A Personal Blog on Bicycle Transportation and DIY Projects

Packing the Swift Folder into a Suitcase.

 One of the attractions to the Swift Folder was its ability to pack into a suitcase.  You could rent a bike when going on a biking trip, but there is something comforting about bringing your own bicycle.  You know it inside and out and it’s your main link between you and your destination. 

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On the Xootr website, they warned that packing a Swift Folder into a suitcase is an exacting process, yet it can be done.  They recommended finding a 31” Samsonite suitcase off Ebay.  It’s a perfect suitcase as it fits airline regulations and is relatively cheap.  Unfortunately, I couldn’t find the exact one they purchased, but opted to go for a similar yet common model, the Samsonite F’lite 31” hard-shell suitcase.  If you shop around, you can get it for $135 (mine was purchased at a luggage outlet at the Sawgrass Mall).

It took about 60 minutes to pack the first time around as most of the time was spent trying to figure out what to place where.  However, it took only 25 minutes to repack in a hotel room because I had taken photos to recreate the process.  It fits perfectly into the Samsonite F’Lite.

It must be packed differently from what is shown on the Xootr website to fit into a Samonite F’Lite suitcase.  It may be the the dimensions are different from the suitcase they used.  The main issue was fitting the front frame into the case.  It is short by ½” and the bottom.  It will ONLY fit if it sits on the split line of the case.  Fortunately, photos were taken of the process.  Hopefully this will help others who are interested in packing their Swift Folder on a trip.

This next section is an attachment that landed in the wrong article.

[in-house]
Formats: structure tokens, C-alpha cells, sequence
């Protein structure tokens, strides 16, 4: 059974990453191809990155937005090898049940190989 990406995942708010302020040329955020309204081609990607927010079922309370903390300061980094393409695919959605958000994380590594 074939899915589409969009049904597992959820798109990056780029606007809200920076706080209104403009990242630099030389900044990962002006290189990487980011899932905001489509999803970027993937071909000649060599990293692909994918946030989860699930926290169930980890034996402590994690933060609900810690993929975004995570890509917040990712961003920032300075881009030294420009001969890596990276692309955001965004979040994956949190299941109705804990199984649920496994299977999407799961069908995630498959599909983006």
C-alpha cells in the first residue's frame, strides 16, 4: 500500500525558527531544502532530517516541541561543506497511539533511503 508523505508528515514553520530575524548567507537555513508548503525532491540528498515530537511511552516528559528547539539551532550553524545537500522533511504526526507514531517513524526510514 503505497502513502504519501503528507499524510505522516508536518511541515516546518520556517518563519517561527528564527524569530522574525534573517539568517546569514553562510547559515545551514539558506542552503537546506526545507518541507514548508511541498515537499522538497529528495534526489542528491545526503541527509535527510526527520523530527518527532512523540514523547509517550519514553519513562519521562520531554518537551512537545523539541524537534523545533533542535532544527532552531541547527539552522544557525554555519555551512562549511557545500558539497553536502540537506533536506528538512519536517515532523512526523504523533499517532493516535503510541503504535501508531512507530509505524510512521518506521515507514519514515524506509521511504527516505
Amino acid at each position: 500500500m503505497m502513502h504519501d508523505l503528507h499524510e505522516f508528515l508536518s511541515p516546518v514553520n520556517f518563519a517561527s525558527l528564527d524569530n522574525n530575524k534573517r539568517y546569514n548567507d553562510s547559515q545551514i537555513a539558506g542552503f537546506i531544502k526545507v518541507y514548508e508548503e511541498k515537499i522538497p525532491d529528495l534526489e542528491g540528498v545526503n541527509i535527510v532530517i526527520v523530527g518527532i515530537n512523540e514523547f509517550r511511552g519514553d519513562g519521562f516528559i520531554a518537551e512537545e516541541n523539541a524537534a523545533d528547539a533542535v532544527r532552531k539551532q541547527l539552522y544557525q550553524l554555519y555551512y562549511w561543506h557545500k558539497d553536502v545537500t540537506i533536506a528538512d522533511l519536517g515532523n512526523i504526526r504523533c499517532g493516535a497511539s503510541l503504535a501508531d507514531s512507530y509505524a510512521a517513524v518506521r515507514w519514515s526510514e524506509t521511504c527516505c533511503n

1.  Gather some type of box and some small plastic bags and use that to keep EVERY tool used and small part that you removed from the bike.  That way you have everything you need and leave nothing behind.  A large rag could be laid on the ground and serve the same purpose while doubling as a rag to clean off parts. 

 2.  Since this bike uses a Shimano Nexus Gear hub, shift down to the 1st Gear.

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3.  Slide the shift cable from the geared hub.

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4.  Remove the chain.  The chain used has a quick disconnect to remove without tools.  This is not necessary, it just makes things cleaner.

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5.  Remove the front wheel then remove the quick release.  Unscrew the hitch on the center of the frame. Remove the quick release on the top of the seat post.  Remove the pedals.

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6.  Place a piece of 1” foam down as shown.  Insert the rear frame and rear wheel as shown.

7.  Unhook the rear brake and place the front frame on top of the rear frame.

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8.  Place bubble wrap in between the front and rear frame.  Place the handlebar assembly in the case

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9.  Slide the front wheel under the handlebar assembly